, which could well have a major impact on biodiversity issues. Closer to home, the cornerstone Conservation Act is also
outdated with the department saying for years it is need of an overhaul.
Near Term Goals
In the nearer term the DOC-led strategy aims to assess the approach to funding for community conservation, including:
• Aligning funding with conservation need and regional/national priorities.
• Increasing the focus on monitoring and delivery of outcomes.
• Streamlining processes to reduce transaction costs, including reporting.
A More Integrated Approach
Much of the Discussion document underlines the need to protect wider areas of the environment in an integrated
landscape-scale approach, which ties in with the Predator Free 2050 work on this scale
. It also suggests integrating biodiversity management into farm management, for example through inclusion in integrated
Environmental farm plans are a work being progressed under climate change policy, being seen as one way of measuring
farm operations emissions. They are currently used by some farmers and councils through the Overseer programme
to measure farms impact on water quality, extending farm plans to biodiversity management would add some cost and
complexity, so might be resisted by some farmers.
In the longer term the NZBS document states that work is needed to ensure local councils adopt regional biodiversity
strategies that include a focus on integrated catchment (including receiving environments) and landscape scale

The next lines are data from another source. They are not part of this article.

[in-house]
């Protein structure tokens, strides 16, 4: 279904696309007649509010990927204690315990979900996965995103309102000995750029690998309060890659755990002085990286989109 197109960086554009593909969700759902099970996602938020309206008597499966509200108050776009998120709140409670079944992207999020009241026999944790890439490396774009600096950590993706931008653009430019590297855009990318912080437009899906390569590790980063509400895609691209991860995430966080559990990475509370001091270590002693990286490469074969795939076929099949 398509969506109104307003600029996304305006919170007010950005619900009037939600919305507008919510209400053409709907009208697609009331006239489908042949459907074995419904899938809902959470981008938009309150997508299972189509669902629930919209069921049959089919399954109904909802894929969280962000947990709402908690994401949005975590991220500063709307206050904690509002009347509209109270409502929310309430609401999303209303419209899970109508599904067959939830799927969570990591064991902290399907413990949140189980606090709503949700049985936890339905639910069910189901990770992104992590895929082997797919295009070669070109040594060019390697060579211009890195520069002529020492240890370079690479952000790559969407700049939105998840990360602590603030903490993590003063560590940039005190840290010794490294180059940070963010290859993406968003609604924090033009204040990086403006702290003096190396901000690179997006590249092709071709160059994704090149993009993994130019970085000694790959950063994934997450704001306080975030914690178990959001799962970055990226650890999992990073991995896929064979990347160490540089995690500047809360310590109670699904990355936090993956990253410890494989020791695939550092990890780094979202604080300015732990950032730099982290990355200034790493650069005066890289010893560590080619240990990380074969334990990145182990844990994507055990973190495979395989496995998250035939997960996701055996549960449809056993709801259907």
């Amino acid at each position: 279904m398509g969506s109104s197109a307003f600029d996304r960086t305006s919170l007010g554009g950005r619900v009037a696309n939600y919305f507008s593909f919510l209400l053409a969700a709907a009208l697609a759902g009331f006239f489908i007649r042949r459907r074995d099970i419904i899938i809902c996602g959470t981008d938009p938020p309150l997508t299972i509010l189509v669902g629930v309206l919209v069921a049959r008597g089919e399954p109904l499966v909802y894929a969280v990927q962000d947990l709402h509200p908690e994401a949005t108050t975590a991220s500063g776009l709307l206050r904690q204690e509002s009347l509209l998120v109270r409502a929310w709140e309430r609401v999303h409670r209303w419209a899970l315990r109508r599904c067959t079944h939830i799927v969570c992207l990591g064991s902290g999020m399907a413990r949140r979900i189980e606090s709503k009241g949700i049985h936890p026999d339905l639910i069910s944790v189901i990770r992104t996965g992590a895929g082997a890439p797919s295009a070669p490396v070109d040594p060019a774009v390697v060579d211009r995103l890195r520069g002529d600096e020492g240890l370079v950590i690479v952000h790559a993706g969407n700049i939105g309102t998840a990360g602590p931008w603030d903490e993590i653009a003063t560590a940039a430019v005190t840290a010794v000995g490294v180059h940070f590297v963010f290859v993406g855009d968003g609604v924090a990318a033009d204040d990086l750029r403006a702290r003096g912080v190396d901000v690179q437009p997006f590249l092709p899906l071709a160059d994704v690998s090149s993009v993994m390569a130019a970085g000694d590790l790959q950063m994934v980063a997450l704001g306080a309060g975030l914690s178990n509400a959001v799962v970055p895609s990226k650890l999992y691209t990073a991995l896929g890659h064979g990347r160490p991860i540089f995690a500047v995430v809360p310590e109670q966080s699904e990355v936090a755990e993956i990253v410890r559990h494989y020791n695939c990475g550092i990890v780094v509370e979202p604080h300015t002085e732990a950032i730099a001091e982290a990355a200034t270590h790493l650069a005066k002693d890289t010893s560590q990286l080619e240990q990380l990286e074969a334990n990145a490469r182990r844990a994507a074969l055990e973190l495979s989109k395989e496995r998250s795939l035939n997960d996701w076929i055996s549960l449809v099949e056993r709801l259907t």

biodiversity planning and management.
This would fall in line with the Government’s current water quality policy work which is increasingly focussing on the
need to manage catchments as a whole.
The discussion document also suggests that this work needs to be more immediate in certain areas. There is a
recommendation that in the short term there be a review of the prioritisation system as carried out by DOC and Regional
councils, with a roll out of a coordinated national prioritisation system for ecosystem-based management, as well as
site- and species-based management.
Measuring Success of the NZBS?
Amongst the measures of success identified by the NZBS for by 2025 are:
• No further decline in the number and extent of coastal and freshwater wetlands.
• All areas of significant biodiversity on land mapped and protected.
• Marine ecosystems mapped and evidence-based priorities for protection and management established.
• All predators and non-indigenous browsers eradicated from all offshore island nature reserves and other priority
• No net loss of extent of rare and naturally uncommon terrestrial indigenous habitat (active sand dunes, braided
riverbeds, estuaries, cloud forests etc.)
• Ten key freshwater pest species and ten key land-based weed species are reduced or controlled to a level that does not
diminish ecological integrity.
• Marine Protected Areas established in priority areas, and priority risks being actively managed. Indicators are
demonstrating positive changes.
• Large-scale planning and action being undertaken for large geographical areas in high-priority places (e.g. over
• Achieving biodiversity outcomes is a part of standard farming practice.
By Ian Llewellyn
Ian is Co-editor of Scoop and publisher of Energy and Environment Business Alert